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For a mathematical problem I am trying to solve, I have (say) $(N+1)$ inhomogeneous linear equations in $M$ variables of the form

$$\sum_{a=1}^{M}c_{i a}p_{a} = \xi_{i} \quad \text{ where } i=1,\ldots, N$$ $$p_{\alpha} - p_{\beta} = r_0 \qquad \text{ where } \alpha, \beta \in \{1, \ldots, M\} \text{ and } \alpha \neq \beta.$$

(So the first $N$ equations have RHS $\{\xi_i\}_{i=1}^{N}$ and the $(N{+}1)^{th}$ equation has RHS $r_0$.)

The integer coefficients $c_{ia}$ in each equation add up to zero, i.e.

$$\sum_{a=1}^{M}c_{ia} = 0 \quad \text{ for all } a = 1, \ldots N.$$

For a given range of $r_0$, i.e. $r_{0,min} < r_0 < r_{0,max}$, I would like to reduce as many equations as possible to the form

$$p_{\alpha_i} - p_{\alpha_j} = f_{ij}(r_0, \xi_1, \ldots)$$

and the rest that cannot be reduced in this way should take the form

$$p_{\alpha_{m_1}} - 2 p_{\alpha_{m_2}} + p_{\alpha_{m_3}} = g(r_0, \xi_1, \ldots)$$

for some pairs $(\alpha_i, \alpha_j)$ and some triples $(\alpha_{m_1}, \alpha_{m_2}, \alpha_{m_3})$.


Example

Take the matrix

$$M = \left( \begin{array}{cccccccc} -1 & 1 & 0 & 0 & 0 & 1 & -1 & \xi _1 \\ 1 & -1 & 1 & 0 & 0 & 0 & -1 & \xi _2 \\ 0 & 0 & 1 & -1 & 1 & 0 & -1 & \xi _4 \\ 1 & 0 & 0 & 0 & 1 & -1 & -1 & \xi _6 \\ 0 & 0 & 0 & 0 & -1 & 0 & 1 & r_0 \\ \end{array} \right)$$

which is equivalent to the linear system

$$\left( \begin{array}{c} -p_1+p_2+p_6-p_7=\xi _1 \\ p_1-p_2+p_3-p_7=\xi _2 \\ p_3-p_4+p_5-p_7=\xi _4 \\ p_1+p_5-p_6-p_7=\xi _6 \\ p_7-p_5=r_0\\ \end{array} \right)$$

Suppose I run

RowReduce[M]

I get the following output

$$\left( \begin{array}{cccccccc} 1 & 0 & 0 & 0 & 0 & -1 & 0 & \xi _6+r_0\\ 0 & 1 & 0 & 0 & 0 & 0 & -1 & \xi _1+\xi _6+r_0\\ 0 & 0 & 1 & 0 & 0 & 1 & -2 & \xi _1+\xi _2 \\ 0 & 0 & 0 & 1 & 0 & 1 & -2 & \xi _1+\xi _2-\xi _4-r_0\\ 0 & 0 & 0 & 0 & 1 & 0 & -1 & -r_0\\ \end{array} \right)$$

which is equivalent to the linear system

$$\begin{pmatrix}p_1-p_6=\xi _6+r_0,\\p_2-p_7=\xi _1+\xi _6+ r_0,\\p_3+p_6-2 p_7=\xi _1+\xi _2,\\p_4+p_6-2 p_7=\xi _1+\xi _2-\xi _4-r_0,\\p_5-p_7=-r_0\end{pmatrix}$$

It is evident that a further simplification is in fact possible: the third and fourth equations can be subtracted to yield an expression for $p_3 - p_4$, namely

$$p_3 - p_4 = \xi_4 + r_0$$

One way of stating the problem is that RowReduce doesn't yield a matrix which corresponds to the fully reduced system of equations (where by reduction I mean the end goal outlined above, which is to reduce the maximal set of equations to the form $p_{\alpha_i} - p_{\alpha_j} = f_{ij}(r_0, \xi_1, \ldots)$).

Is there a simple way in Mathematica to automate this or obtain the maximally reduced set of equations?

EDIT: I am aware that instead of RowReduce, I should use LUDecomposition. However, doing so still does not maximally reduce the equation set as desired.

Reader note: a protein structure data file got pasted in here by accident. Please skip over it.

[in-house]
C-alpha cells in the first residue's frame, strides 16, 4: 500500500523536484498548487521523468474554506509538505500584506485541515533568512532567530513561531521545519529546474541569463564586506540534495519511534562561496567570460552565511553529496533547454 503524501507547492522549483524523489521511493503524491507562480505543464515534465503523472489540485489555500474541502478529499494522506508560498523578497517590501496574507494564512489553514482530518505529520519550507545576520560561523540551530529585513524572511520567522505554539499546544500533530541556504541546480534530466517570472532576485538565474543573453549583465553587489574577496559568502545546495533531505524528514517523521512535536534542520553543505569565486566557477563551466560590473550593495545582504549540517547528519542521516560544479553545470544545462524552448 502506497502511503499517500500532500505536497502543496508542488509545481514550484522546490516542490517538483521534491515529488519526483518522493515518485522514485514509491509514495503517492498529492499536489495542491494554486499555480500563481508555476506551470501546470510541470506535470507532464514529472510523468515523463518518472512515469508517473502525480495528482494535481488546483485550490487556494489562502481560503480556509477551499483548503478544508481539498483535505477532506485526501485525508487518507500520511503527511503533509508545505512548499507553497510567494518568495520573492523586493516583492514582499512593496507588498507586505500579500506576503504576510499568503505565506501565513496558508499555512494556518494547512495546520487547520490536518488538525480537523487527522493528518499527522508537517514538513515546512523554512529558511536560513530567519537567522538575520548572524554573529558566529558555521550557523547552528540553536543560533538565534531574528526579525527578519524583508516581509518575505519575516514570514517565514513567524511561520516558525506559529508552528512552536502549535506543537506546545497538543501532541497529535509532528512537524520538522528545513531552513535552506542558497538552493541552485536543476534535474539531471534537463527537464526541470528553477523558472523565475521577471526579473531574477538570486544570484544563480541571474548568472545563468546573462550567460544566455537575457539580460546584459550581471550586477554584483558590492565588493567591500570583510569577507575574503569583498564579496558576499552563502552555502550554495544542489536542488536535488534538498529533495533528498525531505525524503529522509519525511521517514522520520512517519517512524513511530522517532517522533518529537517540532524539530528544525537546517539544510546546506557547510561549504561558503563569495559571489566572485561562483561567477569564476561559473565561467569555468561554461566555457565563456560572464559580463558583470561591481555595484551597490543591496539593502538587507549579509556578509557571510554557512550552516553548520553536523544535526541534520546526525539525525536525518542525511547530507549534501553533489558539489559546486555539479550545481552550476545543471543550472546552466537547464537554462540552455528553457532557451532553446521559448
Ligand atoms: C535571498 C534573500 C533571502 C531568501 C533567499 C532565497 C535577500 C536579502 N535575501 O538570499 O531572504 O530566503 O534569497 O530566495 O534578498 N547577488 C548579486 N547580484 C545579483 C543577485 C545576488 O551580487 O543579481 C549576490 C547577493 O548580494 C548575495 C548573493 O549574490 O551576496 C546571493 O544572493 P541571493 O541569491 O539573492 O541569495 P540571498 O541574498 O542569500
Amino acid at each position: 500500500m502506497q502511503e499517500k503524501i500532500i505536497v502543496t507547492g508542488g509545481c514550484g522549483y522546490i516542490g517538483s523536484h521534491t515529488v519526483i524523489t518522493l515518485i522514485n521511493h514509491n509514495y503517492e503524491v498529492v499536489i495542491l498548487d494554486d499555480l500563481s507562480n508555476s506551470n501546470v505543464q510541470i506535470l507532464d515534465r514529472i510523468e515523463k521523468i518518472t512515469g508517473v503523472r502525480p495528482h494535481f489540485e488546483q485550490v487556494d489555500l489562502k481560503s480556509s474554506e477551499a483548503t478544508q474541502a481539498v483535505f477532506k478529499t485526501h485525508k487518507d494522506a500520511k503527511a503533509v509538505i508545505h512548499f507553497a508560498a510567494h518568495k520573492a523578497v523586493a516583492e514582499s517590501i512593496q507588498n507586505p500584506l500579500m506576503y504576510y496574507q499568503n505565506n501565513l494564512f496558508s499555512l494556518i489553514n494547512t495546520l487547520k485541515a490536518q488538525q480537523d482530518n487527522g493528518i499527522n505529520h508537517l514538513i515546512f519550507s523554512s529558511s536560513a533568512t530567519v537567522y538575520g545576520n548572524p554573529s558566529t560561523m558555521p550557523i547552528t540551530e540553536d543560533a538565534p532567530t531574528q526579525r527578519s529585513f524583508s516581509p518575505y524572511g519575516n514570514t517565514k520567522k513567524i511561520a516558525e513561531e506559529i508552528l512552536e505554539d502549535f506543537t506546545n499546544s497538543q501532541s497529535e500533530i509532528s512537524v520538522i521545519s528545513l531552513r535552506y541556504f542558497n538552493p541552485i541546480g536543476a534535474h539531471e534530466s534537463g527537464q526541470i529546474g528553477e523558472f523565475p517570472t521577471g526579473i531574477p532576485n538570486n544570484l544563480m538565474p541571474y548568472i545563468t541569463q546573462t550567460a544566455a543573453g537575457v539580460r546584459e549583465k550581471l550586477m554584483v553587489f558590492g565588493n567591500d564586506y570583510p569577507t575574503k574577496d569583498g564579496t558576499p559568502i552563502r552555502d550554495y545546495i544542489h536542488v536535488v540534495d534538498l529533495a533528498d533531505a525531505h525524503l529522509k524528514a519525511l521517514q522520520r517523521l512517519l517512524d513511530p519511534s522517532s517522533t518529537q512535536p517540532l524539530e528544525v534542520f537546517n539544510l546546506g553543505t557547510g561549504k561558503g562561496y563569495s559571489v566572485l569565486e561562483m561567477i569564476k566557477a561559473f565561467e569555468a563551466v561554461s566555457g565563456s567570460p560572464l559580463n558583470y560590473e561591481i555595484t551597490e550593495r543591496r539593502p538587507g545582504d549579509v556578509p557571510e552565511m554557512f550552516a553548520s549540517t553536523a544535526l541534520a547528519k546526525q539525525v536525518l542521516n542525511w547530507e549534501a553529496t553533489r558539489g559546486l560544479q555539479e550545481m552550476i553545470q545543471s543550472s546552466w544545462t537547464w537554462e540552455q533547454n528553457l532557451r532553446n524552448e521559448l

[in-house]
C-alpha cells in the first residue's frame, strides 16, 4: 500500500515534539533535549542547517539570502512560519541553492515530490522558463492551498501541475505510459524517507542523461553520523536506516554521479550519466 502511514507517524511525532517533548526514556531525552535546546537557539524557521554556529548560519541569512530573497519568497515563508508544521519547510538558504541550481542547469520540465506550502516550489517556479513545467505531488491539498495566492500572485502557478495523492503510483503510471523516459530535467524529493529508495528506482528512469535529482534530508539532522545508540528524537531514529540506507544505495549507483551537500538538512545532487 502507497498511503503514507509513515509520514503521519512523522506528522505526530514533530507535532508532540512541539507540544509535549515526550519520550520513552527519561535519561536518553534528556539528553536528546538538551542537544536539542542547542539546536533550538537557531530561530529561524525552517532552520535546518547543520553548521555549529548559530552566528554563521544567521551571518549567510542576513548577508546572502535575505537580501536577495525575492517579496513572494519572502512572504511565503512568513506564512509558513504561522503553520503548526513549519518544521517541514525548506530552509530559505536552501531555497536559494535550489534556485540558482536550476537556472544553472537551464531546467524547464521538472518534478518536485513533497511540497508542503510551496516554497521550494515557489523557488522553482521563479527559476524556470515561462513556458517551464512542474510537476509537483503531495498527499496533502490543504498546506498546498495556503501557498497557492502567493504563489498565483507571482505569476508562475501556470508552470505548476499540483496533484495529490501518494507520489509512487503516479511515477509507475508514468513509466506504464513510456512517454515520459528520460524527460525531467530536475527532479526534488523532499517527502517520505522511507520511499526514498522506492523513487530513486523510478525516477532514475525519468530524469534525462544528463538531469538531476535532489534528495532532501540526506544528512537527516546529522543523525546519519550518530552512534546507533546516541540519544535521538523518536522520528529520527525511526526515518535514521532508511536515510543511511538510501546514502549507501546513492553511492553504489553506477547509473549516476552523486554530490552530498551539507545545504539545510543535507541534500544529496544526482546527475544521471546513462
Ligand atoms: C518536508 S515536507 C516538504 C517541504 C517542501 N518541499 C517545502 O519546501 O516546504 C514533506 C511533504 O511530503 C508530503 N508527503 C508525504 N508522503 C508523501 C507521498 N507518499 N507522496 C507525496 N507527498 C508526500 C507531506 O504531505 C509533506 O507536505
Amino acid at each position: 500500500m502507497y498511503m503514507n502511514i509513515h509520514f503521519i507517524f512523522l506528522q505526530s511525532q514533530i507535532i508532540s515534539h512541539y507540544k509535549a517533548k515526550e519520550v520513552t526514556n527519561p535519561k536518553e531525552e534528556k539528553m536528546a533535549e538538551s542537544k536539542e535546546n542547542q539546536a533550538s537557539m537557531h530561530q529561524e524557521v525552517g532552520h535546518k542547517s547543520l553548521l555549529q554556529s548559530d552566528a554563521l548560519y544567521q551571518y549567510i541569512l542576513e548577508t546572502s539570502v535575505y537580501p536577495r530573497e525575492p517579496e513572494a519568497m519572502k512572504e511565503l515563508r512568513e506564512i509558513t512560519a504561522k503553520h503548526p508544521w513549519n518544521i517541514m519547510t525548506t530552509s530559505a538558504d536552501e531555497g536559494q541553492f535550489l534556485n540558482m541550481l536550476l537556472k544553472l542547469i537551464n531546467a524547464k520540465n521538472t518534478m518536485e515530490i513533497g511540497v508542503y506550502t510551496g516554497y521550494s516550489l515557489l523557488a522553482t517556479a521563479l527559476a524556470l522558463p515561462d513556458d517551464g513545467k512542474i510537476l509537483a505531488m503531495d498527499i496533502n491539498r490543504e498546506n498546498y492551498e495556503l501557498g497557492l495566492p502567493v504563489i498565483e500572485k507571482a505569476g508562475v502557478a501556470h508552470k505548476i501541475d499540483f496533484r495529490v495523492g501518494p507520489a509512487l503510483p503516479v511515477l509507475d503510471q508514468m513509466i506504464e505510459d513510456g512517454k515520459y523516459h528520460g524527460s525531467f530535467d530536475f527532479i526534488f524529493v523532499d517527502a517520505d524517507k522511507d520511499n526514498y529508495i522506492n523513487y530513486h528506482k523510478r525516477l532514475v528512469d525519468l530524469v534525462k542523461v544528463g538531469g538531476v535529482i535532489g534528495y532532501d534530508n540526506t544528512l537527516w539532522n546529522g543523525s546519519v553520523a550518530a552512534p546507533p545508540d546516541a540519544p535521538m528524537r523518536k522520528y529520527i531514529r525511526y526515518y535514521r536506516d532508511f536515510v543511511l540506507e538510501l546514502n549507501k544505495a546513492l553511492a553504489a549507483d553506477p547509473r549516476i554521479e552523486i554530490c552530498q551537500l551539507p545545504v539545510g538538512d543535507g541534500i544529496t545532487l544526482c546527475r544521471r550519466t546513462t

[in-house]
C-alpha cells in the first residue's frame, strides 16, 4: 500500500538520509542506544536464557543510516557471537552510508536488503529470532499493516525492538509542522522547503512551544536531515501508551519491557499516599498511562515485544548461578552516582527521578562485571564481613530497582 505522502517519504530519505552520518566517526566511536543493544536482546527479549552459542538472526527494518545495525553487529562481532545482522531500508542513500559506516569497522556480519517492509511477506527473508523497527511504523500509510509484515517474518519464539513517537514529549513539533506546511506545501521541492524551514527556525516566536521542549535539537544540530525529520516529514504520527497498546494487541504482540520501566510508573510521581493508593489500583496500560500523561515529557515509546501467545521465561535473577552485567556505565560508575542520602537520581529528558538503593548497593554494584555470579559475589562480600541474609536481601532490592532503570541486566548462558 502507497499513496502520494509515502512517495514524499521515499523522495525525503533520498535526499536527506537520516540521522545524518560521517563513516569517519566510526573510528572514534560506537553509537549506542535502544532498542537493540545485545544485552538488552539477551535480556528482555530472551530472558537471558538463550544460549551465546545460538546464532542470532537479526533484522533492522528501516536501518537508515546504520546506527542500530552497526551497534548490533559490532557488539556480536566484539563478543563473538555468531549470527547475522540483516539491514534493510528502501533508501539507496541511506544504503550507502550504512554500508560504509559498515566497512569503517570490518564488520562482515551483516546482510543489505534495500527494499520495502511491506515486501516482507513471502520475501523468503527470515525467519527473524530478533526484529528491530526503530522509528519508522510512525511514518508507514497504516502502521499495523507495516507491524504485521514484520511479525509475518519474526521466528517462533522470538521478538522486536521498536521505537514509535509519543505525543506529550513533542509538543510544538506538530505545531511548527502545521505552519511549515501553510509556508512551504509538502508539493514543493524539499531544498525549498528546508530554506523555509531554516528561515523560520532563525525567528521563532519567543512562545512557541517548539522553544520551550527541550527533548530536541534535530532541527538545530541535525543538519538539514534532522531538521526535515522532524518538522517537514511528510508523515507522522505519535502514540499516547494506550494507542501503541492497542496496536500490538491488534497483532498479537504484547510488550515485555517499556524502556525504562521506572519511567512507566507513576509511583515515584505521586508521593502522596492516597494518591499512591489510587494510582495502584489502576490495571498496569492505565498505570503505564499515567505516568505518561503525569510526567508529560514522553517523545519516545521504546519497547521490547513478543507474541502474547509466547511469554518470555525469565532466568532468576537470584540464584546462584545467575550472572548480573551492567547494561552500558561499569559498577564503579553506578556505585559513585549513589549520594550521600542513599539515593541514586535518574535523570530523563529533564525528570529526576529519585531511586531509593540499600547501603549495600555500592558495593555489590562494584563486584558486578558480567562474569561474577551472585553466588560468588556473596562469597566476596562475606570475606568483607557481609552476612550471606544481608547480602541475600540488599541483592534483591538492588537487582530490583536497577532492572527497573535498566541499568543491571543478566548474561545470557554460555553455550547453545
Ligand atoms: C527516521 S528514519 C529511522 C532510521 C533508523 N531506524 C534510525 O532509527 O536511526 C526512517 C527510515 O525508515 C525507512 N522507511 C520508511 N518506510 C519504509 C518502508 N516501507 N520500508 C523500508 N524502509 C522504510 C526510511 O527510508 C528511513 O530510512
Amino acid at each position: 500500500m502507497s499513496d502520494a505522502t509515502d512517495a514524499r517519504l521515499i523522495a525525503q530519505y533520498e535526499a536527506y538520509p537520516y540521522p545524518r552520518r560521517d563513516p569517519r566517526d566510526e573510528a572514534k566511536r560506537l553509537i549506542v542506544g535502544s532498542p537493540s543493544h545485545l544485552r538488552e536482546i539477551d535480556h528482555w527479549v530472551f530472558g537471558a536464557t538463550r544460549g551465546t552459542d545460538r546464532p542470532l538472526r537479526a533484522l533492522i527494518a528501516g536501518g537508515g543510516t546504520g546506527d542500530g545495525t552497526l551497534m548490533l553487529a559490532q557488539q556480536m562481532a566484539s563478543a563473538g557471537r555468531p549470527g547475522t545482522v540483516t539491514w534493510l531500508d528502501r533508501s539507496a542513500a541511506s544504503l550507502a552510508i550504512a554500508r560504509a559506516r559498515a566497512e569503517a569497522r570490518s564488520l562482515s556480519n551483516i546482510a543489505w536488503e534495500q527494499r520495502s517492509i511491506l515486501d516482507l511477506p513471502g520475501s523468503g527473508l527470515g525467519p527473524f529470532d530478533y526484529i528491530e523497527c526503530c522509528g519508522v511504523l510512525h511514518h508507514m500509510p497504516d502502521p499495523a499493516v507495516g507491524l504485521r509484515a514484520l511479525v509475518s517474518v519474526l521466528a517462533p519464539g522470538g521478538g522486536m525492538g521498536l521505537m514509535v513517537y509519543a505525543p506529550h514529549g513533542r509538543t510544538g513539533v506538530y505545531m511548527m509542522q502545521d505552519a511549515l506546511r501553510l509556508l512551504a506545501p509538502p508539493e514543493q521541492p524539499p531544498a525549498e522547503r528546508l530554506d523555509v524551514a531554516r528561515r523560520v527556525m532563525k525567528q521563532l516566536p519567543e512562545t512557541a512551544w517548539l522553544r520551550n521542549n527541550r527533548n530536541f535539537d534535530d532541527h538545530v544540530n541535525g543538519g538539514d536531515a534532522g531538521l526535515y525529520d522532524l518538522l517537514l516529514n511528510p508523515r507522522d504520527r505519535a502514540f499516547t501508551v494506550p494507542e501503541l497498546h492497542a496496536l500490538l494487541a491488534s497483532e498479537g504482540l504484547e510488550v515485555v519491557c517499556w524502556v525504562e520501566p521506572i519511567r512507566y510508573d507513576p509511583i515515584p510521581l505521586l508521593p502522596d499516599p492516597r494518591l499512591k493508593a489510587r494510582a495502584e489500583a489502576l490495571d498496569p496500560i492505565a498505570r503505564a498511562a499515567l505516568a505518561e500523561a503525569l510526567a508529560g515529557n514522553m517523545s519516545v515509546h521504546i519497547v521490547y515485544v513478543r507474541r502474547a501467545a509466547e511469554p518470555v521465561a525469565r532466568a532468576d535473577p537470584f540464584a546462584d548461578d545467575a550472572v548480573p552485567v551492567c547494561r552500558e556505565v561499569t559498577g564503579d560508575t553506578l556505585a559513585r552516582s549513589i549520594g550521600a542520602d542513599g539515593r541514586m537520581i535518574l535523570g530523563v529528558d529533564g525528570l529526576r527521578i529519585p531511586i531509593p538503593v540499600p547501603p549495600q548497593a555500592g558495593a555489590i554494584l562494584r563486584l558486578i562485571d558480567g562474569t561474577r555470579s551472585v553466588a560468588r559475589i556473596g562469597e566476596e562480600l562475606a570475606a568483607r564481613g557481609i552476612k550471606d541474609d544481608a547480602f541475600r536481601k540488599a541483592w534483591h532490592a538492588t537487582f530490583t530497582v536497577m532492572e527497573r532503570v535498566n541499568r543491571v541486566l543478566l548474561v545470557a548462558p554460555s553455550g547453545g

EDIT #2: Code added below

Qred = {{-1, 1, 0, 0, 0, 1, -1}, {1, -1, 1, 0, 0, 0, -1}, {0, 0, 1, -1, 1, 0, -1}, {1, 0, 0, 0, 1, -1, -1}, {0, 0, 0, 0, -1, 0, 1}}; ins = {Subscript[[Xi], 1], Subscript[[Xi], 2], Subscript[[Xi], 4], Subscript[[Xi], 6], r0};

(Qnew = MapThread[Append, {Qred, ins}]) // MatrixForm

(Qnewprime1 = RowReduce[Qnew]) // MatrixForm

(Qnewprime2 = LUDecomposition[Qnew][[1]]) // MatrixForm

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    $\begingroup$ Please add code in a form suitable for copy-and-paste. $\endgroup$ – Daniel Lichtblau Sep 16 at 15:57
  • $\begingroup$ I'm not sure your "reduction" metric is well-defined: As stated in the documentation of RowReduce, it will return a matrix with an identity-matrix-block on the left, which is a clearly defined target form. The simplification you're proposing destroys that form. The question now is, how exactly should your reduction work? (I'm for example not sure that the simples form according to your definition is reached after the step you are proposing, but this will be quite messy to check) $\endgroup$ – Lukas Lang Sep 16 at 16:03
  • $\begingroup$ @LukasLang It amounts to a variant of an integer programming problem, wherein one minimizes the number of terms present (an l_0 type of "norm"). $\endgroup$ – Daniel Lichtblau Sep 16 at 16:44
  • $\begingroup$ @DanielLichtblau I see, thanks for clarifying! $\endgroup$ – Lukas Lang Sep 16 at 16:50
  • $\begingroup$ @DanielLichtblau, thanks for your replies. I have added some sample code. Thanks also to Lukas Lang for the question. $\endgroup$ – leastaction Sep 17 at 3:38
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I'll show an approach that might or might not work in general but at least seems to have potential. A restriction is that (possibly after preprocessing) all the coefficients of the main variables must be integers. This will be a bit indirect with a few steps, and I do not have the "big picture" insight to clean it up at this point.